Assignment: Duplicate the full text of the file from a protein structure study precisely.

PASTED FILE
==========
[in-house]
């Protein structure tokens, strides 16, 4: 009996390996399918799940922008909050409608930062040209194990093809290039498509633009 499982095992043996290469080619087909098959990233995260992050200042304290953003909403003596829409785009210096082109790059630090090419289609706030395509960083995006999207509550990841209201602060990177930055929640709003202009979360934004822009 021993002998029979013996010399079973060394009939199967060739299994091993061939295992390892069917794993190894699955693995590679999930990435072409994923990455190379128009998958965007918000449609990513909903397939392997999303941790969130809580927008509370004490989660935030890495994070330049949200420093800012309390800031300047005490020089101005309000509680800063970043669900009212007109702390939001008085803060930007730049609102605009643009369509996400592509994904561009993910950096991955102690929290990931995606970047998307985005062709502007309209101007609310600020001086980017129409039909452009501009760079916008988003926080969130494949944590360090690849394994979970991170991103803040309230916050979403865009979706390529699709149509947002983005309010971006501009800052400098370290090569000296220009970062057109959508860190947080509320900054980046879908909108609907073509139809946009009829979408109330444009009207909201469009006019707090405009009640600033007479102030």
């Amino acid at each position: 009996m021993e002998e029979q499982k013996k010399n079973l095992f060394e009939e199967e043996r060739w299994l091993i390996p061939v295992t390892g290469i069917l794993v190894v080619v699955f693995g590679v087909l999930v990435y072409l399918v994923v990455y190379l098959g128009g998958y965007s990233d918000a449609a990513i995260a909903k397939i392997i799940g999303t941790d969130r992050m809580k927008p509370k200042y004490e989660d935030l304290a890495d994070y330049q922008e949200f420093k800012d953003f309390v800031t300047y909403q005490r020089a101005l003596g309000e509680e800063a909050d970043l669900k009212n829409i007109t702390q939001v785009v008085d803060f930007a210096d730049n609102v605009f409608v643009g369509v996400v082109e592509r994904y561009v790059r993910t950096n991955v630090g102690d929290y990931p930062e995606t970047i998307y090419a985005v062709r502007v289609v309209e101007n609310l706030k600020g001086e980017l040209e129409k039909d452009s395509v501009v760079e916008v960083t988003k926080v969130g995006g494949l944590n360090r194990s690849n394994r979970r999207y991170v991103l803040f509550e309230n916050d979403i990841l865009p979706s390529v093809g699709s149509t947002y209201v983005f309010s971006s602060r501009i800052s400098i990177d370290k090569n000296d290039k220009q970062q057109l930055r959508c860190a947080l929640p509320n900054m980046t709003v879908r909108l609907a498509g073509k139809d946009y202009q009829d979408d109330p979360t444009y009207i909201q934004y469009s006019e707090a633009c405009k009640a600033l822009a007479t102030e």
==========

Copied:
[in-house]
């Protein structure tokens, strides 16, 4: 009996390996399918799940922008909050409608930062040209194990093809290039498509633009 499982095992043996290469080619087909098959990233995260992050200042304290953003909403003596829409785009210096082109790059630090090419289609706030395509960083995006999207509550990841209201602060990177930055929640709003202009979360934004822009 021993002998029979013996010399079973060394009939199967060739299994091993061939295992390892069917794993190894699955693995590679999930990435072409994923990455190379128009998958965007918000449609990513909903397939392997999303941790969130809580927008509370004490989660935030890495994070330049949200420093800012309390800031300047005490020089101005309000509680800063970043669900009212007109702390939001008085803060930007730049609102605009643009369509996400592509994904561009993910950096991955102690929290990931995606970047998307985005062709502007309209101007609310600020001086980017129409039909452009501009760079916008988003926080969130494949944590360090690849394994979970991170991103803040309230916050979403865009979706390529699709149509947002983005309010971006501009800052400098370290090569000296220009970062057109959508860190947080509320900054980046879908909108609907073509139809946009009829979408109330444009009207909201469009006019707090405009009640600033007479102030």
């Amino acid at each position: 009996m021993e002998e029979q499982k013996k010399n079973l095992f060394e009939e199967e043996r060739w299994l091993i390996p061939v295992t390892g290469i069917l794993v190894v080619v699955f693995g590679v087909l999930v990435y072409l399918v994923v990455y190379l098959g128009g998958y965007s990233d918000a449609a990513i995260a909903k397939i392997i799940g999303t941790d969130r992050m809580k927008p509370k200042y004490e989660d935030l304290a890495d994070y330049q922008e949200f420093k800012d953003f309390v800031t300047y909403q005490r020089a101005l003596g309000e509680e800063a909050d970043l669900k009212n829409i007109t702390q939001v785009v008085d803060f930007a210096d730049n609102v605009f409608v643009g369509v996400v082109e592509r994904y561009v790059r993910t950096n991955v630090g102690d929290y990931p930062e995606t970047i998307y090419a985005v062709r502007v289609v309209e101007n609310l706030k600020g001086e980017l040209e129409k039909d452009s395509v501009v760079e916008v960083t988003k926080v969130g995006g494949l944590n360090r194990s690849n394994r979970r999207y991170v991103l803040f509550e309230n916050d979403i990841l865009p979706s390529v093809g699709s149509t947002y209201v983005f309010s971006s602060r501009i800052s400098i990177d370290k090569n000296d290039k220009q970062q057109l930055r959508c860190a947080l929640p509320n900054m980046t709003v879908r909108l609907a498509g073509k139809d946009y202009q009829d979408d109330p979360t444009y009207i909201q934004y469009s006019e707090a633009c405009k009640a600033l822009a007479t102030e």